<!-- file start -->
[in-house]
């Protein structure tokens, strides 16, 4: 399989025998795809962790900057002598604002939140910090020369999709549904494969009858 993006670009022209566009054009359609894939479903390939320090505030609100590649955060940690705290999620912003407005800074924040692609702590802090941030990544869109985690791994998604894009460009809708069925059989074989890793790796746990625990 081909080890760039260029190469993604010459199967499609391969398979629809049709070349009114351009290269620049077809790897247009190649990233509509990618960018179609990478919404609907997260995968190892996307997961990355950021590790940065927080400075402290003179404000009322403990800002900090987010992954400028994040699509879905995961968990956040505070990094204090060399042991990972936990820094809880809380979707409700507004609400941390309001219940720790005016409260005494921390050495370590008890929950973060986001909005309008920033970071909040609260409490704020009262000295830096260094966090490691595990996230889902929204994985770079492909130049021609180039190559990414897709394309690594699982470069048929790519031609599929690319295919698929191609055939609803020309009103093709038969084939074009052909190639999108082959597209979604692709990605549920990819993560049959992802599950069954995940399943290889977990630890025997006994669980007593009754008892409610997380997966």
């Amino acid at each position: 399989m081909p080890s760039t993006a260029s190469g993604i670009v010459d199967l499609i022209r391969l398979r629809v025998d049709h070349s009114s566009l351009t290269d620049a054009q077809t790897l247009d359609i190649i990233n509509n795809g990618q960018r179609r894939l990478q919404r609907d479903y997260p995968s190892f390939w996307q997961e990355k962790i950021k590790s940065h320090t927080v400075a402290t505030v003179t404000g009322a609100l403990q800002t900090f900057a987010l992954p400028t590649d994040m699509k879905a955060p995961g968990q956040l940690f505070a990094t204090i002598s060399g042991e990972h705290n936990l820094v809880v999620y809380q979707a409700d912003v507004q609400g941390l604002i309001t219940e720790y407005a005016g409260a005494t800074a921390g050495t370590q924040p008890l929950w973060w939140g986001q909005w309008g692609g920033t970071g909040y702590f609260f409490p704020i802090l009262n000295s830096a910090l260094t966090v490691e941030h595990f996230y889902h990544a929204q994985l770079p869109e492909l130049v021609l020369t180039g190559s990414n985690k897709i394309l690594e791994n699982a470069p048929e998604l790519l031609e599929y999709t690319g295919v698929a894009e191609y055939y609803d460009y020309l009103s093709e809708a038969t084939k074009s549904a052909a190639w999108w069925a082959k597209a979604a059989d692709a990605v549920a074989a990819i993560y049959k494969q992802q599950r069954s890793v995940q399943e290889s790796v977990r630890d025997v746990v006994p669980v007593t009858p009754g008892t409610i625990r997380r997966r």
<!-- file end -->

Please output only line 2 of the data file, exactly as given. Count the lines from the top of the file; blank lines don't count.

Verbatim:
């Protein structure tokens, strides 16, 4: 399989025998795809962790900057002598604002939140910090020369999709549904494969009858 993006670009022209566009054009359609894939479903390939320090505030609100590649955060940690705290999620912003407005800074924040692609702590802090941030990544869109985690791994998604894009460009809708069925059989074989890793790796746990625990 081909080890760039260029190469993604010459199967499609391969398979629809049709070349009114351009290269620049077809790897247009190649990233509509990618960018179609990478919404609907997260995968190892996307997961990355950021590790940065927080400075402290003179404000009322403990800002900090987010992954400028994040699509879905995961968990956040505070990094204090060399042991990972936990820094809880809380979707409700507004609400941390309001219940720790005016409260005494921390050495370590008890929950973060986001909005309008920033970071909040609260409490704020009262000295830096260094966090490691595990996230889902929204994985770079492909130049021609180039190559990414897709394309690594699982470069048929790519031609599929690319295919698929191609055939609803020309009103093709038969084939074009052909190639999108082959597209979604692709990605549920990819993560049959992802599950069954995940399943290889977990630890025997006994669980007593009754008892409610997380997966």